them for being wealthy, and they just may not show up at the table
anymore. There are lots of good restaurants in Europe and the
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No. of Recommendations: 0
Thank you. This is the absolute perfect rebuttal to an otherwise undemocratic argument against taxation. I'm sad to say that I'm not the "rich" guy, but I still understand that they are helping me eat dinner without going broke.

Thanks again,
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No. of Recommendations: 11
"Tax Cuts Explained" has been floating around the Internet for so many years I would have thought it would be waterlogged by now.

Perhaps the simplest, and profoundest, answer to the fundamental question posed by it was said by Theodore Roosevelt.

“The man of great wealth owes a peculiar obligation to the State, because he derives special advantages from the mere existence of government.”
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I would rather go with a Nobel Prize winner in economics than a politician.

During an interview last week on CNBC financial television, Dr. Prescott told the audience that, "What Bush has done has been not very big, it's pretty small" in terms of bringing down federal income taxes. But Prescott went further, saying, "Tax rates were not cut enough" and noted "Lower tax rates provided an incentive to work."

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"Economics is the only field in which two people can share a Nobel Prize for saying opposing things."

Specifically, Myrdal and Hayek shared one.

I find his remarks rather ironic, considering that his seminal work is centered on the idea that policies that yield short-term benefits are negated in the future by changes in expectations. Or in other words, quick fixes invariably get canceled out by changes in behavior.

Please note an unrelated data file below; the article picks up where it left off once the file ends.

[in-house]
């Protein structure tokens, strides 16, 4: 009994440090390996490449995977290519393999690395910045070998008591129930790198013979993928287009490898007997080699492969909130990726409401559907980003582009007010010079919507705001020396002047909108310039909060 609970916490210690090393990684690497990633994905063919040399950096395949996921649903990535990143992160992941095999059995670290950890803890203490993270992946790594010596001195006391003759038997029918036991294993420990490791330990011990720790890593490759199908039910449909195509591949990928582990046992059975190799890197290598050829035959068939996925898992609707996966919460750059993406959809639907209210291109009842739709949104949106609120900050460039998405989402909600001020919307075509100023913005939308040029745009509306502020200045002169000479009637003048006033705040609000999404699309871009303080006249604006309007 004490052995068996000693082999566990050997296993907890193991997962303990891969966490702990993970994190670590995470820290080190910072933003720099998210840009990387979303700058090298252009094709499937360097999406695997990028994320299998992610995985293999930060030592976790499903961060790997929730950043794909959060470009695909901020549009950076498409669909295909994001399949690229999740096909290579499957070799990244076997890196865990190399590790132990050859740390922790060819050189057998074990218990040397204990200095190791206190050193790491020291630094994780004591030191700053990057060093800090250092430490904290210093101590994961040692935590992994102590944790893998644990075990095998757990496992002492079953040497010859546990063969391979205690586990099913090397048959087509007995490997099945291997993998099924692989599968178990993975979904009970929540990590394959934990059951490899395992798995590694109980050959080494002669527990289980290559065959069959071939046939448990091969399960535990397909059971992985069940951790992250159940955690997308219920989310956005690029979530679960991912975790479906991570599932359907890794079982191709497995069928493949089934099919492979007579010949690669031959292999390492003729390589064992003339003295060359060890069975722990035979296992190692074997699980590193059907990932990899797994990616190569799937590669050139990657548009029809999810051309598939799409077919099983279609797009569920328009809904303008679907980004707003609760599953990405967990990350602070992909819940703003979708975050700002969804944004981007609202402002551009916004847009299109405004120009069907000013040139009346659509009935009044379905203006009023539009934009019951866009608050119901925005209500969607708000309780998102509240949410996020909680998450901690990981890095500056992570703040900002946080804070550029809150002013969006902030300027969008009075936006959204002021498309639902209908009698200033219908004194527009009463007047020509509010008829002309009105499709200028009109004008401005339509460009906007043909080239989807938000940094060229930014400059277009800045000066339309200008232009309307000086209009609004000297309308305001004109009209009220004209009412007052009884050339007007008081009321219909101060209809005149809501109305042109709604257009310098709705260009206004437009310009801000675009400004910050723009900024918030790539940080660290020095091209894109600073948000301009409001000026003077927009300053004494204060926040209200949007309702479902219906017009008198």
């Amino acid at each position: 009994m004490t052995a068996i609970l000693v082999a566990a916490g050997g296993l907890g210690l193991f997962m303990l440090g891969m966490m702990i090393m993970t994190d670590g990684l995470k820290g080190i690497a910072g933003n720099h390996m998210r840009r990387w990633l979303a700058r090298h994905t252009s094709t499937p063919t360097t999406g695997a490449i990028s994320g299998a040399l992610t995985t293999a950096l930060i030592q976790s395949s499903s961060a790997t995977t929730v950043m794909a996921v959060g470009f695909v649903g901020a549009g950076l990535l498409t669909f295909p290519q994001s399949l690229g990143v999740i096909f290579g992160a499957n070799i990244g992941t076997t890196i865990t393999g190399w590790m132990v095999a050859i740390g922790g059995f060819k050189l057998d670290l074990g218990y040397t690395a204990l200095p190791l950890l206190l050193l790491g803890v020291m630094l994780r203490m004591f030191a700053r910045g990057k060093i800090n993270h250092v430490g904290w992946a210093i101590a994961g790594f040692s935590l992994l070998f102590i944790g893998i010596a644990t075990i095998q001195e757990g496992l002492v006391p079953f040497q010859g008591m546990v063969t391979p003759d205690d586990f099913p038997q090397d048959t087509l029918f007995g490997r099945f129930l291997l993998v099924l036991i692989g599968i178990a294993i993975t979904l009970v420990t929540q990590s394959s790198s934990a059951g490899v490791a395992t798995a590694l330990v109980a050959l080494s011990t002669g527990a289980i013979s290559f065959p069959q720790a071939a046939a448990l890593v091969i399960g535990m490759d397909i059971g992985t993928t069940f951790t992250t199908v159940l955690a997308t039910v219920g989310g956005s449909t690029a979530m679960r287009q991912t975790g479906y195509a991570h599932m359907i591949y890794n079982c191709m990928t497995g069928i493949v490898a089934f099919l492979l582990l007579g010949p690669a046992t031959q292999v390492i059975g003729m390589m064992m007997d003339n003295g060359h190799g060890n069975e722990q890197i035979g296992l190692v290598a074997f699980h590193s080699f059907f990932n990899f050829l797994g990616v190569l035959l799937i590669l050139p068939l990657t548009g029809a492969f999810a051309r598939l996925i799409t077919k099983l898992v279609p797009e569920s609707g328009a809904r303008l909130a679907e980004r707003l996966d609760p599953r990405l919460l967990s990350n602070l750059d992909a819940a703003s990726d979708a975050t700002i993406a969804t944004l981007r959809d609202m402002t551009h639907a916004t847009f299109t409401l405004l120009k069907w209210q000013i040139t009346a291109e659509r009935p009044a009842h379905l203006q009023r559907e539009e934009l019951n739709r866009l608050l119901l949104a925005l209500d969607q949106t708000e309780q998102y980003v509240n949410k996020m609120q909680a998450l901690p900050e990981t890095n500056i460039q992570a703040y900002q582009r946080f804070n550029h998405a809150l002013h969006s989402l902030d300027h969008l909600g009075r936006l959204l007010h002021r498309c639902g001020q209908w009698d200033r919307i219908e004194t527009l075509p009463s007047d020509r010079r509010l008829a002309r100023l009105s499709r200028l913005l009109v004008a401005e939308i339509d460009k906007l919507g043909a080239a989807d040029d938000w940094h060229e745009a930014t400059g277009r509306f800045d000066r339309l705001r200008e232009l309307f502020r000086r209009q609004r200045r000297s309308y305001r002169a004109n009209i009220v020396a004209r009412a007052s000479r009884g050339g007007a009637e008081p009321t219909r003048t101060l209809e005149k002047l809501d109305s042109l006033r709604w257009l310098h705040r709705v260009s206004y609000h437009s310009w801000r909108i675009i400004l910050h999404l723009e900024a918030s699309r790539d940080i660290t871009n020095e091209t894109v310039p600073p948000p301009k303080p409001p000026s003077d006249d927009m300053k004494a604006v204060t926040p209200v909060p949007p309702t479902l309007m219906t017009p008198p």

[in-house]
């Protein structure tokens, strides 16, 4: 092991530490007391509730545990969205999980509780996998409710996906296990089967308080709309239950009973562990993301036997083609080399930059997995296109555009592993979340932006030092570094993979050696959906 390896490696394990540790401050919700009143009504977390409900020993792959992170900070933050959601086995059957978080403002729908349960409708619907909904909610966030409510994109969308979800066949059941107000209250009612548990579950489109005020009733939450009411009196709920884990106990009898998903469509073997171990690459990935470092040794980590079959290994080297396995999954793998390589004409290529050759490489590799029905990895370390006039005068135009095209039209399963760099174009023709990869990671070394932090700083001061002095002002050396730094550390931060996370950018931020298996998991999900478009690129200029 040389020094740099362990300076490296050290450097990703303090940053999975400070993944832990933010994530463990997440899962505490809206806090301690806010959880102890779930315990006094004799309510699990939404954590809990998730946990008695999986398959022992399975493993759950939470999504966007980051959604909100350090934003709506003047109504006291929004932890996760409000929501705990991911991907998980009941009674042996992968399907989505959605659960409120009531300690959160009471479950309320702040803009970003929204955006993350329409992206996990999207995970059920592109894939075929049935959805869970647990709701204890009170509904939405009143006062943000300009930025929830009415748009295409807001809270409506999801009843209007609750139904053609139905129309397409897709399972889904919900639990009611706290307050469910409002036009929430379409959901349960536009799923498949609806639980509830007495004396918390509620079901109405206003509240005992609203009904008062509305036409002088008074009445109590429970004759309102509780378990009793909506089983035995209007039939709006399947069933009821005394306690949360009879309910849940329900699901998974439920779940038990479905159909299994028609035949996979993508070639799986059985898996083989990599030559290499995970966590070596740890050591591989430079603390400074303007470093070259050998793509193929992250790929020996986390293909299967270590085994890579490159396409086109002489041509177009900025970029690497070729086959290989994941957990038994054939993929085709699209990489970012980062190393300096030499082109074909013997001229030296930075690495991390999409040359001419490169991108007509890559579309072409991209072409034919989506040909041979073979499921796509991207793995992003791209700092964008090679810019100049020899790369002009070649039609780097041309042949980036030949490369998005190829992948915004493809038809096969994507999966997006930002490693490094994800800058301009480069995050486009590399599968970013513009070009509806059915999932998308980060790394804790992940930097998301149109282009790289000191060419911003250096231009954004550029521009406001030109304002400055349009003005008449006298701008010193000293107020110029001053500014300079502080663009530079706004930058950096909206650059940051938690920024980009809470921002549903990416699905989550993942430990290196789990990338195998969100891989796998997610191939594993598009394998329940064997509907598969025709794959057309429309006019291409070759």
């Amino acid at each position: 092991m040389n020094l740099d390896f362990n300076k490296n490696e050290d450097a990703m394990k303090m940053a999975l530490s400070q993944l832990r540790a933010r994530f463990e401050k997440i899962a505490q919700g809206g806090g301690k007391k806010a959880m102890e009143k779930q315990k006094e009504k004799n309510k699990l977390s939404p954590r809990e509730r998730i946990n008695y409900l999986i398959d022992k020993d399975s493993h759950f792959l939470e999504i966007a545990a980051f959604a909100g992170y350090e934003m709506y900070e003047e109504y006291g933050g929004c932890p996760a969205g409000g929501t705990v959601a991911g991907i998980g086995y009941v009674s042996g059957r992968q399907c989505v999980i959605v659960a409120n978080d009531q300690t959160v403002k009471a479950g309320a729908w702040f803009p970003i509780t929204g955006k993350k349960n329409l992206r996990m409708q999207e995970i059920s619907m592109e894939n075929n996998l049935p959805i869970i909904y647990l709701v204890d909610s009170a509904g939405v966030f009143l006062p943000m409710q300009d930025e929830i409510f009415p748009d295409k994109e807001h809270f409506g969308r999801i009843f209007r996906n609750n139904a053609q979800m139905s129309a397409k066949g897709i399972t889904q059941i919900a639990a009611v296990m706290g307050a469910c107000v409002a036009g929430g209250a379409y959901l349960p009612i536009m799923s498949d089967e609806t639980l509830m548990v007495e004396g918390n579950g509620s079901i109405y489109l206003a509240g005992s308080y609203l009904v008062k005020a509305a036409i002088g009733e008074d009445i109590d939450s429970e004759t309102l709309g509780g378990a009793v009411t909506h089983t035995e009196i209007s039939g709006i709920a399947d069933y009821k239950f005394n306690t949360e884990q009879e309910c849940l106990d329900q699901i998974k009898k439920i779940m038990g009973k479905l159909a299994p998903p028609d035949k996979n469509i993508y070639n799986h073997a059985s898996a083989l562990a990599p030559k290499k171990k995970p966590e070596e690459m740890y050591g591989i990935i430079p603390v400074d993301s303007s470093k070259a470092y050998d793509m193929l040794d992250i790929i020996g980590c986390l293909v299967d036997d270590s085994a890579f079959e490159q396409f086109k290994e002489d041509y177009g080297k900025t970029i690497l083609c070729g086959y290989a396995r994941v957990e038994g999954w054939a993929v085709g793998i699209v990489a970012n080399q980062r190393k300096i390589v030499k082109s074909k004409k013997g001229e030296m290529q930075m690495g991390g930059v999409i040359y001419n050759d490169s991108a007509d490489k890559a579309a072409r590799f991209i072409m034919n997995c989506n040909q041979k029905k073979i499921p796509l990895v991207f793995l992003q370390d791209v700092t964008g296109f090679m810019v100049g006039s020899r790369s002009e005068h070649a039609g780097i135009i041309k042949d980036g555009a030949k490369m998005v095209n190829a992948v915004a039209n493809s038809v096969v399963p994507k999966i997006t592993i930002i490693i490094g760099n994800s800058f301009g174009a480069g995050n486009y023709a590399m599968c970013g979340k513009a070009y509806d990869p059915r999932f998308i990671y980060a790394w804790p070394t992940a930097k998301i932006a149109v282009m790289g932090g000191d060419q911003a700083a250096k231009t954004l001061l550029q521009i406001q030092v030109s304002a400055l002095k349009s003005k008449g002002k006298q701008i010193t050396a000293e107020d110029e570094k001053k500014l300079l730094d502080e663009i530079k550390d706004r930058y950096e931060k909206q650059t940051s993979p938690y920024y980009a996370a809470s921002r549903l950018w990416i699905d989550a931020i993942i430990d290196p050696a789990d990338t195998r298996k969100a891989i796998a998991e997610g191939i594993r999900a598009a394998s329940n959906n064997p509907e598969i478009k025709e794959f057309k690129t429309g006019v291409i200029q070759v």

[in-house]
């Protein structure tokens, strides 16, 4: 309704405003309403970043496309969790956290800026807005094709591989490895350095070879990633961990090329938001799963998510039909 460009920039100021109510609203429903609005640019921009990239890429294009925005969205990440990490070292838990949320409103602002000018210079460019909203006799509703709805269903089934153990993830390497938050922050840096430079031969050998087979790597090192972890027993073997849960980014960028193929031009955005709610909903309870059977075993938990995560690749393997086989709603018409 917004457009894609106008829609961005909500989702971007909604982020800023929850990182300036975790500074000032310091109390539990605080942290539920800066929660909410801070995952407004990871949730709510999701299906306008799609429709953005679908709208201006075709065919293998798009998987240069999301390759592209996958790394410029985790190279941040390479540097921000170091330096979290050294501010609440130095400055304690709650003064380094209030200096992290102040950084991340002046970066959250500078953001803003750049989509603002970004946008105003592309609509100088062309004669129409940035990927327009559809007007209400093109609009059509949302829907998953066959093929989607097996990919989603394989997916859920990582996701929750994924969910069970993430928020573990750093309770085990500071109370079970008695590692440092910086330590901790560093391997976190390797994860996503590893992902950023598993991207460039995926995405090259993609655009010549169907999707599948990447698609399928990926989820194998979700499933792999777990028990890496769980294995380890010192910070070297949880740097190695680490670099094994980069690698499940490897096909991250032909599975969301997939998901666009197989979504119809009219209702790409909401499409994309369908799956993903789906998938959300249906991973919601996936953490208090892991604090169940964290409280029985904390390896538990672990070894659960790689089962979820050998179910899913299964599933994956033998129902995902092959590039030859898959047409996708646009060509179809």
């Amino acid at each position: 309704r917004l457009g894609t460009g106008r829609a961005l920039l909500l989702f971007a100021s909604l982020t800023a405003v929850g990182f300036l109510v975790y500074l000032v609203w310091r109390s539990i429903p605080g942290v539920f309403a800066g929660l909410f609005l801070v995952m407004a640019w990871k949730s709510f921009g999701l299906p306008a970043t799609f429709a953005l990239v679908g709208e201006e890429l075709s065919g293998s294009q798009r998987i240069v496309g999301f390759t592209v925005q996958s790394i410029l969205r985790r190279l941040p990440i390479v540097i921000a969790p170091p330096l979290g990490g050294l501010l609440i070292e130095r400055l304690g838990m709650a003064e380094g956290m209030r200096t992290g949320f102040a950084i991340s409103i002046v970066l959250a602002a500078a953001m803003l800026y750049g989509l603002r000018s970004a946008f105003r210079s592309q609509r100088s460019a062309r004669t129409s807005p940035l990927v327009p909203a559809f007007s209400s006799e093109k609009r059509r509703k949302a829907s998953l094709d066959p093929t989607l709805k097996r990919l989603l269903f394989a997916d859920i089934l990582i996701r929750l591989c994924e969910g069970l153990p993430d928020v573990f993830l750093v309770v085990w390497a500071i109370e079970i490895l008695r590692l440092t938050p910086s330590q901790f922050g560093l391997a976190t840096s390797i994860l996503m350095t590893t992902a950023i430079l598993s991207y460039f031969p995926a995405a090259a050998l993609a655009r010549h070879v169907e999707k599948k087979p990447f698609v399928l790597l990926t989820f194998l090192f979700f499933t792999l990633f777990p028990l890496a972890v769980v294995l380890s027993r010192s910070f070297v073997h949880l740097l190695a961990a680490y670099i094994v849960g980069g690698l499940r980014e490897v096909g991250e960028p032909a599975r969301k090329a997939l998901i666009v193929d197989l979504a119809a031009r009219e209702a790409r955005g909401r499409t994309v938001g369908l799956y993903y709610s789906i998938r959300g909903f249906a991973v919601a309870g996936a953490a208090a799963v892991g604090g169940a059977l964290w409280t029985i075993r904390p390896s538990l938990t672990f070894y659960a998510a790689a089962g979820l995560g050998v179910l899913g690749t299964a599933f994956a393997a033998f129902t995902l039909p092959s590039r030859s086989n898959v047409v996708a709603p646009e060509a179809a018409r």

"Real business cycle theory" -- Prescott's balliwick -- has some interesting points, and in the case of applying more rigorous mathematics to certain problems has made a real contribution, but like all forms of blackboard economics, it has its problems when it runs into the manifold complexity of modern civilizations.

I would rather go with an experienced engineer than a theoretician when building bridges...

Purely an aside, did you know that Theodore Roosevelt also was a Nobel Prize winner?
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No. of Recommendations: 5
The man of great wealth owes a peculiar obligation to the State, because he derives special advantages from the mere existence of government.

This rob-from-the-rich-and-give-to-the-poor idea makes for good theater, but it remains the stuff of socialism and of noblesse oblige claptrap. The man of great wealth has the same rights--and obligations--as the rest of us. The fact that TR is the source of this quote doesn't make the quote any more true. We don't need any more class warfare then Senator Kerry already is trying to inflict on us.

Eric HInes